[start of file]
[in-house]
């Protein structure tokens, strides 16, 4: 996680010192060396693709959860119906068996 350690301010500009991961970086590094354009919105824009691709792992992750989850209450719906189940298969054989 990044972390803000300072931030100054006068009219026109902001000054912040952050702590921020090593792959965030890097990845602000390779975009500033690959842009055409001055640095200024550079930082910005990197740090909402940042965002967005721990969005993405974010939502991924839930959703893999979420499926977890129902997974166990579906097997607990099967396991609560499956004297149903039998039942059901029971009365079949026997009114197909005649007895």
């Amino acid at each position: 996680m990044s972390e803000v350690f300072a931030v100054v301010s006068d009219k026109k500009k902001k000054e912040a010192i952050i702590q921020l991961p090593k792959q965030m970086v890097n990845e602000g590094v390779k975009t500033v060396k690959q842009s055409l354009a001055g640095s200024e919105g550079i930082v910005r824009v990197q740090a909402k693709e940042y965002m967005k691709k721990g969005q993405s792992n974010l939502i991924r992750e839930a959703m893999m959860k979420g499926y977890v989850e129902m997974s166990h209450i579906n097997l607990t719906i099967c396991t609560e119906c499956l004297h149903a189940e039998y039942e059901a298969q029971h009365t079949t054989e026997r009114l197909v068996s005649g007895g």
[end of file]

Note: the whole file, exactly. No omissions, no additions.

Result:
[in-house]
């Protein structure tokens, strides 16, 4: 996680010192060396693709959860119906068996 350690301010500009991961970086590094354009919105824009691709792992992750989850209450719906189940298969054989 990044972390803000300072931030100054006068009219026109902001000054912040952050702590921020090593792959965030890097990845602000390779975009500033690959842009055409001055640095200024550079930082910005990197740090909402940042965002967005721990969005993405974010939502991924839930959703893999979420499926977890129902997974166990579906097997607990099967396991609560499956004297149903039998039942059901029971009365079949026997009114197909005649007895």
């Amino acid at each position: 996680m990044s972390e803000v350690f300072a931030v100054v301010s006068d009219k026109k500009k902001k000054e912040a010192i952050i702590q921020l991961p090593k792959q965030m970086v890097n990845e602000g590094v390779k975009t500033v060396k690959q842009s055409l354009a001055g640095s200024e919105g550079i930082v910005r824009v990197q740090a909402k693709e940042y965002m967005k691709k721990g969005q993405s792992n974010l939502i991924r992750e839930a959703m893999m959860k979420g499926y977890v989850e129902m997974s166990h209450i579906n097997l607990t719906i099967c396991t609560e119906c499956l004297h149903a189940e039998y039942e059901a298969q029971h009365t079949t054989e026997r009114l197909v068996s005649g007895g």